Angrisani v. Cerone

A-2381-97T3 (N.J. Super. App. Div. 1998) (Unpublished)
  • Opinion Date: December 28, 1998

DEEDS; MERGER—A seller that engages in deliberate concealment of a defect in real property is not protected by the merger by deed doctrine even if the defect was readily observable or does not affect habitability of the property.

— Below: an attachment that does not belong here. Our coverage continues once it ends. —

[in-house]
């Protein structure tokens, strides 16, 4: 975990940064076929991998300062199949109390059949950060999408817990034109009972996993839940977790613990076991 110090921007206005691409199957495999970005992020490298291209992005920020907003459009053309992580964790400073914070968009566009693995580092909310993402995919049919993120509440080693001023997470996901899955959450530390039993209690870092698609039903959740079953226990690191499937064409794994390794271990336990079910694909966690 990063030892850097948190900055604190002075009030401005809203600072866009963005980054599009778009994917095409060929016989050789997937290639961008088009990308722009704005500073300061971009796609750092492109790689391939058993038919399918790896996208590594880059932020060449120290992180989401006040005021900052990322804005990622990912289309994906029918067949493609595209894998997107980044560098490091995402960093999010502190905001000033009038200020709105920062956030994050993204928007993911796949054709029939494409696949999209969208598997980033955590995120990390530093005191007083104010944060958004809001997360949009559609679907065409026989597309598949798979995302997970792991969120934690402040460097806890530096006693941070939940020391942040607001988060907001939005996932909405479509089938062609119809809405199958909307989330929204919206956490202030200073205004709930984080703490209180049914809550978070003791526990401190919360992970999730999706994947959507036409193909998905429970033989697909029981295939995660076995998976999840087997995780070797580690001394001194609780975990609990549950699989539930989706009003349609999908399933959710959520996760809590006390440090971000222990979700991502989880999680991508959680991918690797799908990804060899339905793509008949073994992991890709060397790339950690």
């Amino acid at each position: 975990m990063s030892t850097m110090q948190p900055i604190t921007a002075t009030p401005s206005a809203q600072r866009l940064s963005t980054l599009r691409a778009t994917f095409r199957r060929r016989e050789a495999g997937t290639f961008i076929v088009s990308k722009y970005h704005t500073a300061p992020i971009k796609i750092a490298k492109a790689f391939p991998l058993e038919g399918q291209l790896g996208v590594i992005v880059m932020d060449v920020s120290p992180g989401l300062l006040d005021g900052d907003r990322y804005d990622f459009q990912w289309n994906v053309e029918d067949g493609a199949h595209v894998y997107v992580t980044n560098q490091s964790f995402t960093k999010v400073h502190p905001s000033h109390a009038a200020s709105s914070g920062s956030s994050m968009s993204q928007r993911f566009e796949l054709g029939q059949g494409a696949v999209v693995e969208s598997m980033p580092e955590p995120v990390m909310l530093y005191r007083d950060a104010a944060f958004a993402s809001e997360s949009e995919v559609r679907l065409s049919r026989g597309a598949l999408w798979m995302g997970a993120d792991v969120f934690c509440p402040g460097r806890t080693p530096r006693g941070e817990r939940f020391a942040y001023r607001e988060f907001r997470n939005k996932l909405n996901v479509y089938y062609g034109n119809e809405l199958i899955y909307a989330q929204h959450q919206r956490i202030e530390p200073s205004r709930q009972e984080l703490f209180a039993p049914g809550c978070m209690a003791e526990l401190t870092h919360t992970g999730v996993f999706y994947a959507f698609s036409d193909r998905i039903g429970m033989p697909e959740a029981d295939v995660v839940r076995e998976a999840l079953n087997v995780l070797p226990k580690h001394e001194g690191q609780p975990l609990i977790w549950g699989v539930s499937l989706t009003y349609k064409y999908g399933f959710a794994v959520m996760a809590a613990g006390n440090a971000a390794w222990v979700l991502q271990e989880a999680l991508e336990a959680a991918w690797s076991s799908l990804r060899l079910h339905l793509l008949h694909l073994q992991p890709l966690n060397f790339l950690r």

After closing on the purchase of a home, the buyer filed a complaint alleging that, prior to closing, its seller had removed valuable trees and shrubbery from the premises. The lower court found that the buyer had inspected the premises before closing and did not object to the condition of the property. In its view, the defect complained of was “fully observable” and did not survive the closing of title. Further, it reasoned that if the landscaping was “that important” to the buyer, it “should have secured an express warranty for this purpose.” Finally, the lower court found that the claimed defect was not a “material latent condition which affects the habitability of the property.” The Appellate Division reversed the summary judgment and remanded the matter for further proceedings to permit the buyer to show that the seller had wilfully concealed the condition. Here, the buyer was not asserting that the seller was aware of a “defect” in the property, material to the transaction, and deliberately concealed that defect. To the Appellate Division, the thrust of the claim was that upon execution of the contract of sale, the buyer became the equitable owner of the trees and shrubbery on the property and the seller removed them prior to closing without the buyer’s knowledge or consent. The particular claim was that the seller had removed the landscaping prior to closing and replaced it with “significantly inferior materials,” thereby deliberately concealing the alteration. In essence, the buyer claimed that the seller expected that it would not observe the alteration prior to closing, and would rely, to its detriment, on the expectation that the valuable trees and shrubbery would be part of the realty upon transfer of title. The Appellate Division further found that whether or not the alteration was “fully observable” is a question for the fact finder and that “[o]ne who engages in deliberate concealment may not urge that his victim should have been more circumspect or astute.” In addition, whether the alleged concealment was “of such sufficient nature” or involved simply “[m]inor conditions” is a fact issue, particularly in view of the buyer’s allegation that it would cost $18,000 to replace the landscaping.